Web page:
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What is the Difference between Sleep Apnea and Snoring? What is the Difference between Sleep Apnea and Snoring?

Snoring vs Sleep Apnea: What’s the Difference?

If you snore, you may have wondered if you suffer from Obstructive Sleep Apnea (OSA), a chronic condition that affects between 20 and 45 million Americans. Snoring is fairly common and, though annoying, not particularly harmful to your health. Sleep apnea, on the other hand, can lead to a range of other health problems. To properly diagnose OSA, you need to know the difference between common snoring and sleep apnea.

What is Obstructive Sleep Apnea (OSA)?

Obstructive Sleep Apnea is a medical condition in which your upper airway passages become blocked intermittently throughout your sleep, stopping the flow of oxygen until you awake and begin to breathe again. People who suffer from OSA experience this start-stop, start-stop in their sleep as many as 30 times an hour throughout the night, although they can be unaware that this is happening. Gaps in breathing can last up to twenty seconds, and it is not uncommon with OSA to awaken suddenly gasping for air.

Sleep apnea is a serious condition that can lead to numerous other health problems, ranging from high blood pressure to increased chance of disease.

Signs and Symptoms of Sleep Apnea

Though OSA suffers clearly snore, the type of snoring found in sleep apnea patients is distinctly different. In addition, because sleep apnea affects the quality of sleep one gets each night, there are a host of other signs and symptoms to look for when trying to differentiate between primary snoring and OSA.

  • Loud Persistent Snoring
  • Pauses in Breathing During Sleep
  • Waking Up Gasping/Choking for Air
  • Waking Up With Headaches
  • Excessive Grogginess and Sleepiness During the Day
  • Frequent Nighttime Urination
  • High Blood Pressure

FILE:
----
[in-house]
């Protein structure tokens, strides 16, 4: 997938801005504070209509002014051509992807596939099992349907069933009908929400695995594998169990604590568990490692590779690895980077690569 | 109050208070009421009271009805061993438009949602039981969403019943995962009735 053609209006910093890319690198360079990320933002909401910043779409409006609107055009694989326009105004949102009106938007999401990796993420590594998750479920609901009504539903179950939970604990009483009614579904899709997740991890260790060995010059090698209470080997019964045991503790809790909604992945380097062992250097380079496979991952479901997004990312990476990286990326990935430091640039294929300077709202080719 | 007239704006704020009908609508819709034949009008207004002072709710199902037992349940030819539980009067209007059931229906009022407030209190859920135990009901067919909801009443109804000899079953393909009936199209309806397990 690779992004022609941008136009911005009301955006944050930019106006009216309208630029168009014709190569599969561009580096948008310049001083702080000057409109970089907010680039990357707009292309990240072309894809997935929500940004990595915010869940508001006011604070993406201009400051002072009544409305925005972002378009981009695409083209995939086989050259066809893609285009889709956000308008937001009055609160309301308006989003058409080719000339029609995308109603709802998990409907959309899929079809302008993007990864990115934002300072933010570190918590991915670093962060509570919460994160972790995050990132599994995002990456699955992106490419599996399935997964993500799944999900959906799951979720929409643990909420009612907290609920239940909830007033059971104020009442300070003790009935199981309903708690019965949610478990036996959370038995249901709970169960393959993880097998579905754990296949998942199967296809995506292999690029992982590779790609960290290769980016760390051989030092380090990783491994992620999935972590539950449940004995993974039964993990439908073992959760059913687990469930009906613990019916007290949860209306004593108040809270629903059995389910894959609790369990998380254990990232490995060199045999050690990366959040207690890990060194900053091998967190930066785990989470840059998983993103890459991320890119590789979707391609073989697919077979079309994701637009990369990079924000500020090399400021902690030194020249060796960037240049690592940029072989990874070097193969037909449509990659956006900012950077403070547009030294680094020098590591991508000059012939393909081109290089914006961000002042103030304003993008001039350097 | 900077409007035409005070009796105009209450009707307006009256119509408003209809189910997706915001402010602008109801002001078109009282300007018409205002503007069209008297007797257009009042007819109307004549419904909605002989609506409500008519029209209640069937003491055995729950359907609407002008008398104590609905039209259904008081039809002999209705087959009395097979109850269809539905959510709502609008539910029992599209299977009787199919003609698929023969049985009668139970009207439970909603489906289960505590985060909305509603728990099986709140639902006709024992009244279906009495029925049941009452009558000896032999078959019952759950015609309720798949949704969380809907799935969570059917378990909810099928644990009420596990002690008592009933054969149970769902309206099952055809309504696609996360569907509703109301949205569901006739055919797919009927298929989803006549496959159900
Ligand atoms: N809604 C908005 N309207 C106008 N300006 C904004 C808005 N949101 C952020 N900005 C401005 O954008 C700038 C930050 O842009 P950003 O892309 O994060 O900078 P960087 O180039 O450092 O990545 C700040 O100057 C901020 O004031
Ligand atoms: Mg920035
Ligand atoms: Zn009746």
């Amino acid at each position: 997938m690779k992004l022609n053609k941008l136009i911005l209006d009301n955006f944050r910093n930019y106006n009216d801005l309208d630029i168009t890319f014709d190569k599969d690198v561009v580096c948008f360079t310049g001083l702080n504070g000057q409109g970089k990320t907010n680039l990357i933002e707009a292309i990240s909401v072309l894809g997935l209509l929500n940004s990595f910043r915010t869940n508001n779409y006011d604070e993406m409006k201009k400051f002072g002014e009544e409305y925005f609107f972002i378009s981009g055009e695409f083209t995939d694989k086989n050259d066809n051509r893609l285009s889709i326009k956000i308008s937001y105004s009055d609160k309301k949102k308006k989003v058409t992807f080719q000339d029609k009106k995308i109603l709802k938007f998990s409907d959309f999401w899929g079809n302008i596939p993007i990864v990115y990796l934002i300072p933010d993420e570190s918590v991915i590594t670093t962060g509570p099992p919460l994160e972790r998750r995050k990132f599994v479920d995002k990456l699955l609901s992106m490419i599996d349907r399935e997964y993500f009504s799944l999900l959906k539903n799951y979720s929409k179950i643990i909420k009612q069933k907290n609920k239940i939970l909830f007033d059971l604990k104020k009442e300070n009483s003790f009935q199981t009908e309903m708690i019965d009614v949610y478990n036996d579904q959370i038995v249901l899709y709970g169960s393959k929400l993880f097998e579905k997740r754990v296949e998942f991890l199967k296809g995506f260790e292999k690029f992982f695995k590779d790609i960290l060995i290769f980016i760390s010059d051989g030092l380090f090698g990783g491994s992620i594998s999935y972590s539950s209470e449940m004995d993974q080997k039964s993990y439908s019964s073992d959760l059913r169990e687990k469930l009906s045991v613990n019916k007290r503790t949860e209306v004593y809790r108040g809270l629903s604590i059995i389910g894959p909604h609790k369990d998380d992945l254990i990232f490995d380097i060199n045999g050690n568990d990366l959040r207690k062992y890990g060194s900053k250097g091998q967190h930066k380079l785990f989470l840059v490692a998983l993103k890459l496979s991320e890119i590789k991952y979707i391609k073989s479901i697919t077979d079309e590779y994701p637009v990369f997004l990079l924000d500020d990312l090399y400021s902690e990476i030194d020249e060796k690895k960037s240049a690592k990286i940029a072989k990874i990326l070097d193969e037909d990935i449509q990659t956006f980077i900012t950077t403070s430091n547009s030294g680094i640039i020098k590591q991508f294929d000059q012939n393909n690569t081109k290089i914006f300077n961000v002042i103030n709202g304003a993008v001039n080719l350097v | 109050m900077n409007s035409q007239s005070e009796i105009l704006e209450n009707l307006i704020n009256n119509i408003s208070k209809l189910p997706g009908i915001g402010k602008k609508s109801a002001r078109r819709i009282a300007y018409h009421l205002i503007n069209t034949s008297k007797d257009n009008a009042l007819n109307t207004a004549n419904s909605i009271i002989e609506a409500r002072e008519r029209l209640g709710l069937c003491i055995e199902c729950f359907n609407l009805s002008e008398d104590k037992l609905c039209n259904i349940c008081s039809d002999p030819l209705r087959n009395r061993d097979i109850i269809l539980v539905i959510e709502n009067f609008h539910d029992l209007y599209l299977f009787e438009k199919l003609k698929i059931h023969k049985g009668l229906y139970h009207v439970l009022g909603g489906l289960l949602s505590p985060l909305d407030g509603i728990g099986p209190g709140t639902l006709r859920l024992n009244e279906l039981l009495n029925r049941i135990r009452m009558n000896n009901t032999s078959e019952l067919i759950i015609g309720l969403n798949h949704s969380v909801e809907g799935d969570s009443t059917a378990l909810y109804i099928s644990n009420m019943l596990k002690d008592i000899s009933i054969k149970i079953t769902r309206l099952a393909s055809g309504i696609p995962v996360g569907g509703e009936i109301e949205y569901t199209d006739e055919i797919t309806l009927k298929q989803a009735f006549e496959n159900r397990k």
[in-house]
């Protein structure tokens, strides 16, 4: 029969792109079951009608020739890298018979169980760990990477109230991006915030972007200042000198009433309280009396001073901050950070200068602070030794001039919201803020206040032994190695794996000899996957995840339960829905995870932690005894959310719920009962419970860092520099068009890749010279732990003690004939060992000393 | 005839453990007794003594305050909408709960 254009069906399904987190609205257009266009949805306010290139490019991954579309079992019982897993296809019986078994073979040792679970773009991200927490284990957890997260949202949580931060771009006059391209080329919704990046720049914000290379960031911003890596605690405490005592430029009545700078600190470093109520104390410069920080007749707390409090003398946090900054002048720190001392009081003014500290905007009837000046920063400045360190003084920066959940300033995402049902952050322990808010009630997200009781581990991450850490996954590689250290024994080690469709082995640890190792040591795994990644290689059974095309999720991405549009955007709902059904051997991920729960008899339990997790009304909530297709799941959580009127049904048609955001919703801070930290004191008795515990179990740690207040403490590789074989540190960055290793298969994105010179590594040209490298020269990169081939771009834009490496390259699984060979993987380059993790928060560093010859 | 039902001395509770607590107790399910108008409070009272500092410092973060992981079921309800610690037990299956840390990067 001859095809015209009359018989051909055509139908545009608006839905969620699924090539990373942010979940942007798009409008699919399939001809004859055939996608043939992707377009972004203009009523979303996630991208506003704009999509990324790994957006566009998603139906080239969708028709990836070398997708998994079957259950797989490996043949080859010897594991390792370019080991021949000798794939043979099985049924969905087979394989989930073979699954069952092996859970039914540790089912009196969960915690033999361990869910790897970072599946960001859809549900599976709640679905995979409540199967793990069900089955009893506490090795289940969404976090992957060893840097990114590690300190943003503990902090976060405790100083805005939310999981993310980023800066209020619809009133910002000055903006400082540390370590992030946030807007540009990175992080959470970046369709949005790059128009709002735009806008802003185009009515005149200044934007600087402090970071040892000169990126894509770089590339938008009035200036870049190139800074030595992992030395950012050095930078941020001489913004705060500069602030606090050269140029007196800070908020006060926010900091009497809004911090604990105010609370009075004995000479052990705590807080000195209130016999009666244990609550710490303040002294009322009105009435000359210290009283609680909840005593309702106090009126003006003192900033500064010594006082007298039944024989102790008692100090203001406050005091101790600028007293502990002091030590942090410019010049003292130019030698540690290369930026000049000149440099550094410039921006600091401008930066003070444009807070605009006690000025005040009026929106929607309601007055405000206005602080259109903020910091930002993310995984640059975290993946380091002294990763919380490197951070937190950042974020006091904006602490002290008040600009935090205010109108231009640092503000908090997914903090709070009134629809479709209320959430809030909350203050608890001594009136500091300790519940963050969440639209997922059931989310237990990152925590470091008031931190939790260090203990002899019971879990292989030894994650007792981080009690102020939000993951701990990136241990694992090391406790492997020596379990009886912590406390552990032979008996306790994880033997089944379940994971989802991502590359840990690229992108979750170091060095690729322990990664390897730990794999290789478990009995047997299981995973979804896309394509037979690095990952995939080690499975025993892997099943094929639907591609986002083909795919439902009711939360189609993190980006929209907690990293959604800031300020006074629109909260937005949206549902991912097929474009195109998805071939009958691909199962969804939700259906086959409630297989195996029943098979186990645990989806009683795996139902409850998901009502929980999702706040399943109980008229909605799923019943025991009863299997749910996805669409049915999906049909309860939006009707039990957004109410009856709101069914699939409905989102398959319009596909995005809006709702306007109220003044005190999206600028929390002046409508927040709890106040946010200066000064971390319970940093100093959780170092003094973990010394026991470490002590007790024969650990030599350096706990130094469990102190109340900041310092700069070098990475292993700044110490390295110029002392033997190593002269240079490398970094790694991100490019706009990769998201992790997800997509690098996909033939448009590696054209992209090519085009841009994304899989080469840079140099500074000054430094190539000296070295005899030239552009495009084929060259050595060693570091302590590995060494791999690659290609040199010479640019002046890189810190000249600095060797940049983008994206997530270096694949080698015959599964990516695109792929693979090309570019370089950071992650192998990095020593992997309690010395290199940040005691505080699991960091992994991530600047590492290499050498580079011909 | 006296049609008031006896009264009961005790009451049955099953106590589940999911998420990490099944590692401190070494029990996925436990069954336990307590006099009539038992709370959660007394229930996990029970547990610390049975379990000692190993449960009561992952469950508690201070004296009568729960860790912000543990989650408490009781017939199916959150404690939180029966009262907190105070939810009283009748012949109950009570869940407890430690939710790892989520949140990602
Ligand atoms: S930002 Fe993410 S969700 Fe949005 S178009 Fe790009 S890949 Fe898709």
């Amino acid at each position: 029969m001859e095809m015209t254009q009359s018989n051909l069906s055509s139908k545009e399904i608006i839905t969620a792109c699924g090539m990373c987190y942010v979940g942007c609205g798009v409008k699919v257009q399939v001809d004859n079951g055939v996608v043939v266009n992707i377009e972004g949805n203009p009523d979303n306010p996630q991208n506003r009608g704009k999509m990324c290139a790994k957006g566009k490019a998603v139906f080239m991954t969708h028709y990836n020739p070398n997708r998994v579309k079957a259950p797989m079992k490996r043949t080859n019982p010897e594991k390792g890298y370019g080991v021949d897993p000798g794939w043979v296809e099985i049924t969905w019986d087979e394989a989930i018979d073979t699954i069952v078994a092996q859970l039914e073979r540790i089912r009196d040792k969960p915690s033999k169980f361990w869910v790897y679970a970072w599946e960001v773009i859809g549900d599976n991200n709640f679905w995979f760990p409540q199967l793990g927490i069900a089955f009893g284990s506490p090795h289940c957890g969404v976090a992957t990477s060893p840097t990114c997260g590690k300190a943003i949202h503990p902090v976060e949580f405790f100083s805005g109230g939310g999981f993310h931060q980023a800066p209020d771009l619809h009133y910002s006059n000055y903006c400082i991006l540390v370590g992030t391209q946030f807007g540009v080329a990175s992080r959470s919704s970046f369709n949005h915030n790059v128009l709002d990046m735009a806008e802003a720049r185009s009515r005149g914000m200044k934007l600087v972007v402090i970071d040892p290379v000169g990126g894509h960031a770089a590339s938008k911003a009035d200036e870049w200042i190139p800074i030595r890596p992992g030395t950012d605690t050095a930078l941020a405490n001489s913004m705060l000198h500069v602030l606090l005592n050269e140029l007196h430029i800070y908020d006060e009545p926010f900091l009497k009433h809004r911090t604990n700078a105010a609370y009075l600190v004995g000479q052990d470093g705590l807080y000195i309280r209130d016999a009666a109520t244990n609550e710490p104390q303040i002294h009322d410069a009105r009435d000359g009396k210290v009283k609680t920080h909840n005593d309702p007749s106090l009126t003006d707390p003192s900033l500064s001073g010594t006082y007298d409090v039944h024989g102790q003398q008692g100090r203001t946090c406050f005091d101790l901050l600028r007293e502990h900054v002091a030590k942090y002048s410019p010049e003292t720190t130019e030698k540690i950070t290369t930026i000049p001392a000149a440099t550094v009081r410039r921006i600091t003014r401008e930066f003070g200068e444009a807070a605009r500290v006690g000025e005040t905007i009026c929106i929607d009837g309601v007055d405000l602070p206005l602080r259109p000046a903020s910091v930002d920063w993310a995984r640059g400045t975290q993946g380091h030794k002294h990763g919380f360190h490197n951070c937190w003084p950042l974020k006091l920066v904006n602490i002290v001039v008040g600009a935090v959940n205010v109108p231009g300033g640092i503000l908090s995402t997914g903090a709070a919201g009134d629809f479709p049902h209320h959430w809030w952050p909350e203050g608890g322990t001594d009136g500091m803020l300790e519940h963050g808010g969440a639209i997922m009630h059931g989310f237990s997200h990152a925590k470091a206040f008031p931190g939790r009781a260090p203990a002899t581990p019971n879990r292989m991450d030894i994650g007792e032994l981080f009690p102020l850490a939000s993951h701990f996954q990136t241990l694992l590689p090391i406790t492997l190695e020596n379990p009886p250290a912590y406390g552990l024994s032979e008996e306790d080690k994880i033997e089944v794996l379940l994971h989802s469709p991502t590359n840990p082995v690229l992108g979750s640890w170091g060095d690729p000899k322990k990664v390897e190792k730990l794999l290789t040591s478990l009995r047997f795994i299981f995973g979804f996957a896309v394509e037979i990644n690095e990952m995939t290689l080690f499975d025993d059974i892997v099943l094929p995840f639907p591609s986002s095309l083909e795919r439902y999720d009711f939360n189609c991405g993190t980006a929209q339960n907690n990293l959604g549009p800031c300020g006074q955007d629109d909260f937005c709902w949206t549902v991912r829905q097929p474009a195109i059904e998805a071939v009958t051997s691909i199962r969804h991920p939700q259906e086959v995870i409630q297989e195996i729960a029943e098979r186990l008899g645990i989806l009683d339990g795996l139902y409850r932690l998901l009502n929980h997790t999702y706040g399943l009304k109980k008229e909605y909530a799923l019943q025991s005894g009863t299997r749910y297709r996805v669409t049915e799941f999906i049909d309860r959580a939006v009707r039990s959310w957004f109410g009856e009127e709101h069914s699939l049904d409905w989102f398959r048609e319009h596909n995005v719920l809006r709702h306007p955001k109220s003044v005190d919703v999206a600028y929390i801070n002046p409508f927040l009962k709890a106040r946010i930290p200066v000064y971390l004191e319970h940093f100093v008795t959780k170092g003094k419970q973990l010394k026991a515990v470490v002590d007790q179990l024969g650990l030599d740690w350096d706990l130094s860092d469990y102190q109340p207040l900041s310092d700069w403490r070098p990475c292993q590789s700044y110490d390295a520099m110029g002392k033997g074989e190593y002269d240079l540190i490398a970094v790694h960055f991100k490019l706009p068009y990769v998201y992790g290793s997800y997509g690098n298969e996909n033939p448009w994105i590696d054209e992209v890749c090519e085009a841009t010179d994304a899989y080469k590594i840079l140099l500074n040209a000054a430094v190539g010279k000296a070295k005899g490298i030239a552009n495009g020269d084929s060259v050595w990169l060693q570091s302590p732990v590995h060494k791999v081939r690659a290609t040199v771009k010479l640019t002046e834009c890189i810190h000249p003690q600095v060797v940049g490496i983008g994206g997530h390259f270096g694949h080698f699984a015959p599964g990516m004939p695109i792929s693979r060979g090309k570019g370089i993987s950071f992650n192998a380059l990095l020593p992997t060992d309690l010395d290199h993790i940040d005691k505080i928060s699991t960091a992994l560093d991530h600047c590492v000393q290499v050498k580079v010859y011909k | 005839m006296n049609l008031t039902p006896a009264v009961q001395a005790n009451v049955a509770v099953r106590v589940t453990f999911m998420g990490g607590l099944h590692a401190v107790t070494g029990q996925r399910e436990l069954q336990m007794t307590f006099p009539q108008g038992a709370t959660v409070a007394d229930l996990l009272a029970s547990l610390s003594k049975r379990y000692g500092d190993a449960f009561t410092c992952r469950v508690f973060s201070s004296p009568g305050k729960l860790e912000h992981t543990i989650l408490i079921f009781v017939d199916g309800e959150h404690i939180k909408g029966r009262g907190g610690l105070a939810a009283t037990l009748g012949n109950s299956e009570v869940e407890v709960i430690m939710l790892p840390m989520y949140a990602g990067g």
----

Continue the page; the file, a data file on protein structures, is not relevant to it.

• Irritability and Moodiness

If you know that you snore and also suffer from many of the symptoms above, you should consult your doctor for a proper sleep evaluation. It is impossible to correctly self-diagnose sleep apnea.

Why Else Could I Be Snoring?

If none of the signs and symptoms above apply to you, it is far more likely that you are one of millions of Primary Snorers: individuals who snore on a regular basis but do not suffer from Obstructive Sleep Apnea. Which is good news, but doesn’t exactly tell you why you snore in the first place.

Snoring is caused by a blockage in the airway passages that makes it difficult for air to move smoothly in and out of your body. There are many causes of snoring, most of which are related to lifestyle choices and normal changes that occur as people age.


Normal aging causes the passageways in the throat to narrow. Muscle tone deteriorates. This leads to more frequent air blockages.

Sinus and Nasal Congestion

The buildup of mucus in the nasal passages makes it difficult for air to move smoothly through the nose and throat.

Weight Gain

Excessive tissue around the throat leads to more blockages as air tries to flow in and out.

Smoking, Alcohol and Medication

Any of these three can lead to relaxed muscles in the throat, which leads to greater chance of snoring.


Your sleep position contributes to your snoring. People who sleep on their back generally experience more snoring than people who sleep on their side or stomach.

Being a Man

Men have naturally narrower throats than women, which is the primary reasons that more men suffer from snoring than women. Sorry dudes.